Mallrats full movie review - Better than Clerks, No Matter what Anyone Says.
I hope nobody interprets the title of this summary as a slam against CLERKS, because that movie was good too. In his first color movie, Kevin Smith introduced us to T.S.
Quint(Jeremy London), college boy with his heart set on marrying his girlfriend Brandi Svenning(Claire Forlani), and Brodie Bruce(Jason Lee), comic book collector extraordinaire who hopes for a comic shop of his own. Both lose their girlfriends for different reasons. T.S. loses Brandi over her father(Michael Rooker) a sleazy maniacal TV producer determined to do anything to keep them apart, and Renee(Shannen Doherty) dumps Brodie, because she feels her life with him is stagnating, as many in their twenties in the 1990's were. Brodie decides that the solution is a trip to the mall. At this mall, we meet Willam Black(Ethan Supplee), a doofus who wants to find a hidden picture in a painting, Tricia Jones(Renee Humphries), a 15-year-old girl who has become an expert on sex using many men and young boys as her experiments. Where were girls like her when I needed them? And best of all we meet Jay and Silent Bob, those two dope-dealers who regularly hung out in front of Leonardo, New Jersey's RST Video & Quick Stop in CLERKS. Believe it or not, it is possible to be anti-drug and still find these two funny, in fact being anti-drug HELPS in that department. With a few revelations and the help of Jay, Silent Bob, "Trish the Dish," T.S.'s ex-girlfriend Gwen(Joey Lauren Adams), a freaky flea market psychic(Priscilla Barnes), and even Marvel Comics mogul Stan Lee, the tale evolves into an attempt by both to win back their significant others, however while T.S. is heartbroken through the whole ordeal, Brodie pretends he couldn't care less. T.S. & Brodie are an incongruous team dedicated to making sure that young love conquers the forces of consumerism(?), and arrogance disguised as responsibility and maturity. But this is hardly another tale of innocent youth vs. evil adults, because even some of the younger cast members are villains, like the security guards serving under the dreaded LaFours(Sven-Ole Thorsen), who don't seem that much older than the heroes and heroines of this movie, Shannen Hamilton(Ben Affleck), from the Fashionable Male clothing store, and some of Jared Svenning's employees, like "Rowdy" Roddy(Scott Mosier!). Hamilton is a stuck-up manager who thinks he's above everybody else and that it's his duty to seduce women who break-up with their boyfriends and have sex with them in a less-than desirable position, while pummeling people at the mall "with no shopping agenda," or more accurately, not the shopping agenda he wants them to have. And it just so happens that Brodie's girl is has next target. Brandi is in nowhere near the same danger, but being forced to dump her boyfriend and replace the bachelorette on her father's retread of "The Dating Game," hosted by Bob Summers(real life ex-game show announcer Art James), only to have Gwen try to coax her into returning into T.S.'s arms, doesn't help her broken heart either.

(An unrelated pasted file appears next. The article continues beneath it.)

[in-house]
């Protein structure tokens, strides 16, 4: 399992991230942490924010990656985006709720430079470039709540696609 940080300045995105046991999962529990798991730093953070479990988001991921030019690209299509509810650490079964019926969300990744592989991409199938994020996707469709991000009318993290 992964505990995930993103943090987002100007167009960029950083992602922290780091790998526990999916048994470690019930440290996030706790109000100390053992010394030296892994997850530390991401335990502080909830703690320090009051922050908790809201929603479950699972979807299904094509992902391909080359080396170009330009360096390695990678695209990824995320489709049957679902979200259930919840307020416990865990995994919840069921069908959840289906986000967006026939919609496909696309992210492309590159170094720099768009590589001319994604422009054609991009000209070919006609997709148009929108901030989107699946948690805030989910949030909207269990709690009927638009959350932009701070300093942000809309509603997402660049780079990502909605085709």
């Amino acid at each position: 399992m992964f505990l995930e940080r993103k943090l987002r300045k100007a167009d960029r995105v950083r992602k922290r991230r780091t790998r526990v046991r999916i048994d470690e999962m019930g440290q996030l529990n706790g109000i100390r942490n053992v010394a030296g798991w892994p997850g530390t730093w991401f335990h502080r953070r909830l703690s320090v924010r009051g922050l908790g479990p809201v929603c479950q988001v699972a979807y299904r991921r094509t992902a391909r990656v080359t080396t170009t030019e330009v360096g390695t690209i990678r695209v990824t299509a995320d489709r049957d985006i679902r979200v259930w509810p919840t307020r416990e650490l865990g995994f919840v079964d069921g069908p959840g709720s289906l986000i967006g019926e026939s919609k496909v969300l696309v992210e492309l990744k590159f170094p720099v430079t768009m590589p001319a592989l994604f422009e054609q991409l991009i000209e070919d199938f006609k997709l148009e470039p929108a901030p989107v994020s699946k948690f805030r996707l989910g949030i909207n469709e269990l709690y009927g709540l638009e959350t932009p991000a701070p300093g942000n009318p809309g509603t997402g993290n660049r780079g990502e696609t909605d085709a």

Like JAY AND SILENT BOB STRIKE BACK three movies later, this has an incredibly triumphant ending. Mallrats has one too, but it's also a "so happy you'll cry" ending. It has a wonderful outcome for the two couples and their friends, a well-deserved one for that S.O.B. from Fashionable Male, and two closing themes that'll put a lump in your throat. And as for me, I'm going to find out if Marvel Comics did publish a "Vulture Soliloquy," because like Brodie Bruce a lot of what was going on in the comic book industry has passed right by me, and shouldn't.